I’m going to leave this here:
Golden Axe was one of the first Genesis games I lost sleep over. Simultaneously, my grades in elementary school started taking a hit. It added a few new elements to the beat-em up genre, a spell system, mounted creatures with special attacks, and 3 characters that played somewhat differently. It used all of the Genesis’ 3 glorious buttons; attack, jump, and spell. That extra button really mixed things up.
Vectorman was Sega’s answer to Mega Man. The spherical protagonist was one of the more graphically intense player models of the era. Every time something blew up the screen would shake absurdly. Boss fights sold games during the 16-bit era and Vectorman was no exception. It had you shooting down fighter jets in the first level. It was totally rad. Yep, rad
Sonic and Knuckles was a game and concept all in one. You could play Sonic and Knuckles standalone, which was a great game in it’s own right. OR, you could connect previous Sonic titles onto the cartridge and play as the new title protagonist. It was an expansion and DLC on consoles years before it was taken to the degree it is at now. Not only that, but it was the best damn Sonic title yet.
3D fighting games carried some form of mystique in the mid-90’s. We all knew where 3D was headed. To see 2 giant polygonal martial artists fighting on screen was nearly sensory overload. I didn’t understand the (now) common understanding of side-stepping – the idea of background AND foreground combat. As a hardcore Street Fighter fan, I had to admit I was a little jealous. Can’t beat em? Join em. I got a Saturn.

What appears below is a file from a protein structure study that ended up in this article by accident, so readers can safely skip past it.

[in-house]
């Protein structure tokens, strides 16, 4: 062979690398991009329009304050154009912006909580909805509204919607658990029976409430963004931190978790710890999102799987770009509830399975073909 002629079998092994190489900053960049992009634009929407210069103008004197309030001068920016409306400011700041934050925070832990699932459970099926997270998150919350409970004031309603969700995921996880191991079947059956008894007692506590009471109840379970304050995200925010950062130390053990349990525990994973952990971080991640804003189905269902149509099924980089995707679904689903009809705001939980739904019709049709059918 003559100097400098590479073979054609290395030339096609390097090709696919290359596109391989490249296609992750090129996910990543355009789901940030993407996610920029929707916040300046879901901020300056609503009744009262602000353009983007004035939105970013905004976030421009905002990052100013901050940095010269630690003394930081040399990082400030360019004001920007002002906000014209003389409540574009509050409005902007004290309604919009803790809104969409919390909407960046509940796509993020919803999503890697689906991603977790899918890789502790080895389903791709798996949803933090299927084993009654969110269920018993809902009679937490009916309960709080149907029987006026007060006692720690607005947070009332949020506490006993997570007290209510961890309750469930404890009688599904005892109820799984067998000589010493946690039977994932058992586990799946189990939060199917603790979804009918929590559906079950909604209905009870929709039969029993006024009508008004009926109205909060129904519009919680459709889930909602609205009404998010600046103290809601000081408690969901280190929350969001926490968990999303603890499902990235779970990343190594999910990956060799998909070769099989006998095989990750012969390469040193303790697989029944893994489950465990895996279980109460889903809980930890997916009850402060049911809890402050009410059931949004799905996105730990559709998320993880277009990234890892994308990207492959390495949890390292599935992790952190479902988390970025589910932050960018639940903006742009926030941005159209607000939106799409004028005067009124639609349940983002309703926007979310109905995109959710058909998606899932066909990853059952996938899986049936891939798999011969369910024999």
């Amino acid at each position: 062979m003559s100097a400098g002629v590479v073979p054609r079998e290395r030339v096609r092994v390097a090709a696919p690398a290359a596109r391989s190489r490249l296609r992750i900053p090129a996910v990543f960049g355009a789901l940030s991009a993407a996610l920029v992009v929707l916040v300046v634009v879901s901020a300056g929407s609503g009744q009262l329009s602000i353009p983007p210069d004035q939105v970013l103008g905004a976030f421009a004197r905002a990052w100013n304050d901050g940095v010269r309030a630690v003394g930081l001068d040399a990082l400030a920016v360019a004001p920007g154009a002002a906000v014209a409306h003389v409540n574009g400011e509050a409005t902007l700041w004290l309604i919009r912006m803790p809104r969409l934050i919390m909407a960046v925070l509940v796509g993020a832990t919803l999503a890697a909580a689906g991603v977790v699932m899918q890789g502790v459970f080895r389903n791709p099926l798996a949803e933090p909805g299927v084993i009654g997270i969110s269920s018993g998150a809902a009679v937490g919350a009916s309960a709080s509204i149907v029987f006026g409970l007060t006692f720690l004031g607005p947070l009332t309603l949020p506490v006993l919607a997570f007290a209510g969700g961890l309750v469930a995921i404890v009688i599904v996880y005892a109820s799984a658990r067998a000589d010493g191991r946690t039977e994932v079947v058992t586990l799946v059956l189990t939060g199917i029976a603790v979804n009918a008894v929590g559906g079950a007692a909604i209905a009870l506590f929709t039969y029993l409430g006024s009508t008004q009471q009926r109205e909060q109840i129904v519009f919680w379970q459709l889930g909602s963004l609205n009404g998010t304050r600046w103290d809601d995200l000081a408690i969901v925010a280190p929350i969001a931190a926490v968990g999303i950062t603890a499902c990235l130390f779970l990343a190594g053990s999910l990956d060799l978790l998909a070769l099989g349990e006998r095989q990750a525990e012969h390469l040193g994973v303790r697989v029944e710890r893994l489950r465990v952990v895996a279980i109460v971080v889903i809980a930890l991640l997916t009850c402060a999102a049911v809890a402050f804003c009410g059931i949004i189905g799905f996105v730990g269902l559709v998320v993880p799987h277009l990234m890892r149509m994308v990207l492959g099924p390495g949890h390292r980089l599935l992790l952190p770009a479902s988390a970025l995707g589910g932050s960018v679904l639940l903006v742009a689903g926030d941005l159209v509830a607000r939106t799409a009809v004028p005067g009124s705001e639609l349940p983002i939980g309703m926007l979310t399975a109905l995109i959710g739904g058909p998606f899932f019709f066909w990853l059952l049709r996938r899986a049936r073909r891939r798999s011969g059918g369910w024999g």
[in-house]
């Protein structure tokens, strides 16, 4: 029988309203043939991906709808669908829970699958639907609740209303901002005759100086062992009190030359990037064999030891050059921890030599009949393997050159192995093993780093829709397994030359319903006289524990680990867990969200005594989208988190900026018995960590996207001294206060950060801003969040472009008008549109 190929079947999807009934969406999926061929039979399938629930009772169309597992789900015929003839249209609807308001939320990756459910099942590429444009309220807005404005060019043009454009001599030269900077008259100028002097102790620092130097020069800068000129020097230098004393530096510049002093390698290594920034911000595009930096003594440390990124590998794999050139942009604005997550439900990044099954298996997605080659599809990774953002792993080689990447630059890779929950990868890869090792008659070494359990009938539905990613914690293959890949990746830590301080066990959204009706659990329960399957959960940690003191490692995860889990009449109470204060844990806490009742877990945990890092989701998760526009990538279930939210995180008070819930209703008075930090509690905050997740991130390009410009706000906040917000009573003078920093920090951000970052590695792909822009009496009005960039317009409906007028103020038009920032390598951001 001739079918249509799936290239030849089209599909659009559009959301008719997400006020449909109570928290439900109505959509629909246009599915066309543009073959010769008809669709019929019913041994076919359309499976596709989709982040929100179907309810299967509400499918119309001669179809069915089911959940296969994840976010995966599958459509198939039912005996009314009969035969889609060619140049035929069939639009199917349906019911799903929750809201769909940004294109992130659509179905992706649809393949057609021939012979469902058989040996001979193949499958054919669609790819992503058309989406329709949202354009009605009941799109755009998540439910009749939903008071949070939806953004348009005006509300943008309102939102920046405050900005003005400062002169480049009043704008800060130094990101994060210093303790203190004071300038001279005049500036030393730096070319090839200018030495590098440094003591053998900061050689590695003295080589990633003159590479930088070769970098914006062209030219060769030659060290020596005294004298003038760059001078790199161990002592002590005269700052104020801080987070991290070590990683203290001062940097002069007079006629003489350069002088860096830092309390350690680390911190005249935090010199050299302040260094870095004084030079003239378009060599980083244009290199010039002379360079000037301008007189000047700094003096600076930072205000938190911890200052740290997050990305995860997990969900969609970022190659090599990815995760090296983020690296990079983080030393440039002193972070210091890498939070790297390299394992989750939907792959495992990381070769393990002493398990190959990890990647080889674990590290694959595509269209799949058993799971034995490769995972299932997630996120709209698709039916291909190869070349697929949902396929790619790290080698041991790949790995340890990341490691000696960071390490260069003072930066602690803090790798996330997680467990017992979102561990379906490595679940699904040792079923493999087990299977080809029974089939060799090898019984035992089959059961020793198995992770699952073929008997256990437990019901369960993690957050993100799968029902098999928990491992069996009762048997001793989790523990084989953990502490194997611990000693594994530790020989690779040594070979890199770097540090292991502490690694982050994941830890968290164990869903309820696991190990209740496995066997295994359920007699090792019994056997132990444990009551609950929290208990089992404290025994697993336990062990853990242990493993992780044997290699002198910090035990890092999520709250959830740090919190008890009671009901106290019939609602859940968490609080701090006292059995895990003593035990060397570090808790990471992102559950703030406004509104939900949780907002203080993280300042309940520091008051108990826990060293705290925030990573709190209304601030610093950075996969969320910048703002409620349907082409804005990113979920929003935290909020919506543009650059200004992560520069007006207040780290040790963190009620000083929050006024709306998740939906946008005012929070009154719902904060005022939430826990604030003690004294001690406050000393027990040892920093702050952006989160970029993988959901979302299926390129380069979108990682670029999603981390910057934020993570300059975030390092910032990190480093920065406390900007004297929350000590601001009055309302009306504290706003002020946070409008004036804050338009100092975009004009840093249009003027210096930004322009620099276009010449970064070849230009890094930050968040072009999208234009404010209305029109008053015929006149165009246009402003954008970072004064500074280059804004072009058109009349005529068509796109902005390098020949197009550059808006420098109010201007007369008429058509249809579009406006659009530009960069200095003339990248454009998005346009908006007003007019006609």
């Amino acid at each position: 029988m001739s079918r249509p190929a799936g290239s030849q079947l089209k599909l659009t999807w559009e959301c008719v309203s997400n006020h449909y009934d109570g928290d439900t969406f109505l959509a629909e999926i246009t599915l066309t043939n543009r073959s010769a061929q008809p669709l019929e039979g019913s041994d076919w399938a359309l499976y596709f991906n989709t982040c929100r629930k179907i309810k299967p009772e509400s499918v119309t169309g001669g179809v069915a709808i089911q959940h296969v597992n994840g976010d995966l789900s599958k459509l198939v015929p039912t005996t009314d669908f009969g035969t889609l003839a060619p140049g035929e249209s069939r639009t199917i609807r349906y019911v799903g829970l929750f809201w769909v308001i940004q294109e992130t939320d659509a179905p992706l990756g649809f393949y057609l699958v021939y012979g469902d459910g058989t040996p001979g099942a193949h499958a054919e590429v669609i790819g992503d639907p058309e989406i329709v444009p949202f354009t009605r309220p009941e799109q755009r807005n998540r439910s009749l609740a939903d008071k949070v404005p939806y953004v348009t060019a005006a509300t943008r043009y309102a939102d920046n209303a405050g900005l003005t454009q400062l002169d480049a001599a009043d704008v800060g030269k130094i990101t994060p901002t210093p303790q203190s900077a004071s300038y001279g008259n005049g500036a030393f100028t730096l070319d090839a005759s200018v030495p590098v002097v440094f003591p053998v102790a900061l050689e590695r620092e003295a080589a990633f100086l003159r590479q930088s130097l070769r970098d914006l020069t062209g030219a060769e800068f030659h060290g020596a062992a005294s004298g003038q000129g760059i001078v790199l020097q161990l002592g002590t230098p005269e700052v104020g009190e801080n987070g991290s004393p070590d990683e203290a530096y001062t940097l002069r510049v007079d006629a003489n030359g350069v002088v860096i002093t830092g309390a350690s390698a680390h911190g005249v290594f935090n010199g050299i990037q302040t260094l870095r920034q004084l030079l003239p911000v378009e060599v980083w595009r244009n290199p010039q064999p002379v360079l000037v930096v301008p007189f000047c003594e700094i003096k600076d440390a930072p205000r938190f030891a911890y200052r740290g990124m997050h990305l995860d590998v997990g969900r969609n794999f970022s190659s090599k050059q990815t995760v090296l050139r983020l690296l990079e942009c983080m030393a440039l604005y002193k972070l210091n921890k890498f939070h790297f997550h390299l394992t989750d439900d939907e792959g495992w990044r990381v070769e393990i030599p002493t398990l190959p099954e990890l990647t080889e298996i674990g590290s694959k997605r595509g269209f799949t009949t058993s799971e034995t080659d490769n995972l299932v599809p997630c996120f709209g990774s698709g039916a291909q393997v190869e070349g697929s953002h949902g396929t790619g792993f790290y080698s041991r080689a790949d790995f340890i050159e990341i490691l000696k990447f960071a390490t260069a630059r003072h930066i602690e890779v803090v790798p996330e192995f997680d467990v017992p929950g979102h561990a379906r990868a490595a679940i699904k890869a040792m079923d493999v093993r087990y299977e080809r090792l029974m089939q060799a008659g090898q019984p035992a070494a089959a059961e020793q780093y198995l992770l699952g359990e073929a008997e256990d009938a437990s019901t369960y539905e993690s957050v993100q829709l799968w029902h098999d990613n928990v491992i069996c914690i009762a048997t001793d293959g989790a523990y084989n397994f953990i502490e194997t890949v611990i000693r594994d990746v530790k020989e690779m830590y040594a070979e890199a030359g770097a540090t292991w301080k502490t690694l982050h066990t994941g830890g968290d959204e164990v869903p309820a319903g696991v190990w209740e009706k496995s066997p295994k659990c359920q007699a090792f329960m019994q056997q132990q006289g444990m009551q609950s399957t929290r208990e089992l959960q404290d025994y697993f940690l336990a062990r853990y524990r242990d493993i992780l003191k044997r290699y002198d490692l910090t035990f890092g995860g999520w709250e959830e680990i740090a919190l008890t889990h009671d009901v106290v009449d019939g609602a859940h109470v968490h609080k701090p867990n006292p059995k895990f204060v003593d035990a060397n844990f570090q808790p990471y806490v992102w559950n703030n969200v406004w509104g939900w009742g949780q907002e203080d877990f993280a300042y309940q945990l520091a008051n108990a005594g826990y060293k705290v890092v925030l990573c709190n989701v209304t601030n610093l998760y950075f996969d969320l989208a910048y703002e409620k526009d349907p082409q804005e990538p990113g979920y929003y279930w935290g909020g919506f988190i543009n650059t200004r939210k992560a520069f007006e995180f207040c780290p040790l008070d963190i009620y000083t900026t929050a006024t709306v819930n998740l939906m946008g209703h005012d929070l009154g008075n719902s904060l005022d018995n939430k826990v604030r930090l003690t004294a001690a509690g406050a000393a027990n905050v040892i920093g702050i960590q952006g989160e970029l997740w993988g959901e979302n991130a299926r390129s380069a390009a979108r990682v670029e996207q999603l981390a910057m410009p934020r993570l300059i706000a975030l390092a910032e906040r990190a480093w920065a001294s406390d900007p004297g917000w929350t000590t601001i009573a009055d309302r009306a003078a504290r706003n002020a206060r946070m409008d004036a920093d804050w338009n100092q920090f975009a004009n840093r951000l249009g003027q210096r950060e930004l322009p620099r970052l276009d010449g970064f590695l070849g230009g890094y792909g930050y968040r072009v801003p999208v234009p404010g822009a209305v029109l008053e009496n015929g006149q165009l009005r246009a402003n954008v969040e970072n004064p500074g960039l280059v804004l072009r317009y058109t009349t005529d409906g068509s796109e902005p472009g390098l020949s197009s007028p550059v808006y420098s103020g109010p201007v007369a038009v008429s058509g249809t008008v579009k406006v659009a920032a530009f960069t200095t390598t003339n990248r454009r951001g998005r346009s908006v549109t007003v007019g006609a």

Addictive on-rails shooting, cinematic story-telling, RPG elements. You’re crazy Sega! They gave me what I didn’t know I wanted. I’ve never owned it, but I rented the hell out of this title from the local Blockbuster constantly. Currently, going for over $500 on ebay, it is clear that there is a passionate fan base surrounding the Panzer series. Panzer Dragoon Orta released on the original Xbox and Crimson Dragon is set to release on the Xbox One as a “spiritual successor”. They already have my money.
Virtua Cop cultivated my unhealthy obsession with light gun games. Yes, it was highly scripted. Yes, the visuals were kinda bland; even for it’s time. But if you had a light gun for your Saturn it was because of Virtua Cop. I use to go into 2 player mode holding both light guns like a proper badass.
Zombies, zombies, zombies. I thought Resident Evil 2 was the pinnacle of the franchise. The memorable beginning set the tone for the rest of the game. It had a pitch-perfect sense of action and suspense. While ammo and supplies were scarce, it was never debilitating. It gave you head space to take down the undead hordes and it felt like the developers were taking care of you. RE1 was revolutionary and genre-defining, RE2 fine-tuned it’s previous masterpiece with better pacing and thrills. Plus, Claire and Leon were much more likeable than Jill and Chris.